Table 3 Use of Proceeds, Fourth Supplement, October 22, 2013 to WLF3 PPM, p.3. A table shows WLF3 PPM use of proceeds, fourth supplement.

    The categories in this final Use of Proceeds don't line up with the initial WLF3 PPM's Use of Proceeds excerpted in Table 2 above or with the subsequent financial statements published to investors in WLF3.

    According to land deed records WLF3 bought the six properties from Walton for $65,516,658 when Walton had simultaneously paid $46,007,624, or $19,509,034 less than what it charged WLF3 investors

    Table 4 WLF3 Property Holdings, December 31, 2013 A table shows WLF3 PPM use of proceeds, fourth supplement.

    The Vista Ranch transactions illustrate how Walton laundered expenses through property records into inflated financial statement values. Walton Arizona, LLC acquired 318.60 acres of vacant land located in Casa Grande, AZ from Auza Ranches, LLC in July 2013 for $6,180,000 ($19,398/ac).[5] See Figure 1a). The same day, Walton Arizona, LLC sold 95% interest in the same 318.60 acres of vacant land to Walton U.S. Land Fund 3 for $8,505,151 ($28,101/ac).[6] See Figure 1b).

    Figure 1 Pinal County Records Reflect Simultaneous Transactions for $6,180,000 and $8,505,151. Pinal County Records Reflect Simultaneous Transactions

    Walton Land Fund 3, LP Financial Statements

    Financial statements covering inception in 2012 to the most recent statements as of December 31, 2022 illustrate the basic WLF3 economics which are devastating for investors.[7] Investors contributed over $94,399,744 by the end of 2013. WLF3's 2013 financial statements show $84,114,838 in assets - an immediate $10.2 investor loss mostly reflecting $10.5 million in payments to brokers and to Walton.

    Table 5 Consolidated Balance Sheets Consolidated Balance Sheets

    WLF3's true financial condition was much worse than the financial statements reflect. The land was not worth $66,100,000. It had recently been purchased for $46,000,000 and coincidental with the purchases of the six properties WLF3 paid Walton $20,000,000 in Sponsor/Acquisition Fees and for Walton Group USA' general operating expenses unrelated to the specific properties, all of it laundered through the property records.

    PWC audited the WLF3 financial statements from 2013-2016; EY audited the WLF3 financial statements from 2016-2022. It is unclear what work PWC did to verify the $66 million fair value assigned to properties as of December 31, 2013 which had changed hands in arms-length transactions for $45 million earlier in the year. The $66 million valuation was based on the simultaneous non arms-length transactions between entities controlled by Walton which included a $20 million markup unrelated to any improvement in the six properties bought for $45 million.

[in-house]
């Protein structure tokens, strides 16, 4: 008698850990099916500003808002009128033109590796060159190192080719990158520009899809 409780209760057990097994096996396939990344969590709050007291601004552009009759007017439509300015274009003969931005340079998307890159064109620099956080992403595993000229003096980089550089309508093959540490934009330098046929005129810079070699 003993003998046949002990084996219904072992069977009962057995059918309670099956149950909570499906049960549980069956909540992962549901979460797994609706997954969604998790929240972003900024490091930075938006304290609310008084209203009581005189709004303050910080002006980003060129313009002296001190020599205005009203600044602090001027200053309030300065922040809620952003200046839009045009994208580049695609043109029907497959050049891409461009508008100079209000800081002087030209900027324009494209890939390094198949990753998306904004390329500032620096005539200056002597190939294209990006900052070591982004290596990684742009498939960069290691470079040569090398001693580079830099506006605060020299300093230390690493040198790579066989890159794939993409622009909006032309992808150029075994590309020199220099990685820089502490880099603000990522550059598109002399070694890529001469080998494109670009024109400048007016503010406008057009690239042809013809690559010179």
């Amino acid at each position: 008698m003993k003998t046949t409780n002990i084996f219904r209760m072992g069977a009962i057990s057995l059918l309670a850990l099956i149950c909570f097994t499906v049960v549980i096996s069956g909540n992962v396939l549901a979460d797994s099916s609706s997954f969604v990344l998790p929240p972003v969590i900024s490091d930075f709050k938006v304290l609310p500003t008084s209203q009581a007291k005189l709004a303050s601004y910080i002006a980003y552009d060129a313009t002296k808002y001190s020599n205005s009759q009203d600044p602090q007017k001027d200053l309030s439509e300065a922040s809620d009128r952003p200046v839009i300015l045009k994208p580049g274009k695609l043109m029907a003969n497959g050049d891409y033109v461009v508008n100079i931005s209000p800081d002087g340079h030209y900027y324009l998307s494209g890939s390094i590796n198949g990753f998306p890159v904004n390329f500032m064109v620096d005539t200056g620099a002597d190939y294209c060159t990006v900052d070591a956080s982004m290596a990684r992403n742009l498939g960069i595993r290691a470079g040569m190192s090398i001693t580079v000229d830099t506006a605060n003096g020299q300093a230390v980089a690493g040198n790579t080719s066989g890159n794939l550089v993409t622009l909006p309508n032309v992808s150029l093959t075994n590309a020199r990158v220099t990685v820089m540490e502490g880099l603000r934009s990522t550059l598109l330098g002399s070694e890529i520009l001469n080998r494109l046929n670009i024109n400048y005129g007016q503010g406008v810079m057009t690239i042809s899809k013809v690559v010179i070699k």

Truthful financial statements would have shown the December 31, 2013 property fair value to be $46,000,000 and the total assets, $64,000,000. Even this would overstate the value of investors interest in WLF3 since $18,408,300 is pledged to Walton and segregated in a non-interest bearing account to be drawn out over time. When Walton was done fleecing investors in 2013, there was really only $46,007,624 in assets available for investors who paid $94,399,744 in 2013 for their interests. That is, WLF3 investors lost 51% in the very first year.

    Table 6 Consolidated Statements of Operations Consolidated Statements of Operations

    Table 7 Partnership Accounts Partnership Accounts


    [1] A 2019 Bloomberg article reported on Walton's activities: "Investors Pumped Billions Into Suburbs That Never Got Built", Bloomberg Michael Sasso, June 13, 2019,


    [3] The WLF3 Private Placement Memorandum can be downloaded at

    [4] WLF3 PPM, Page 6.



    [7] These financial statements can be downloaded at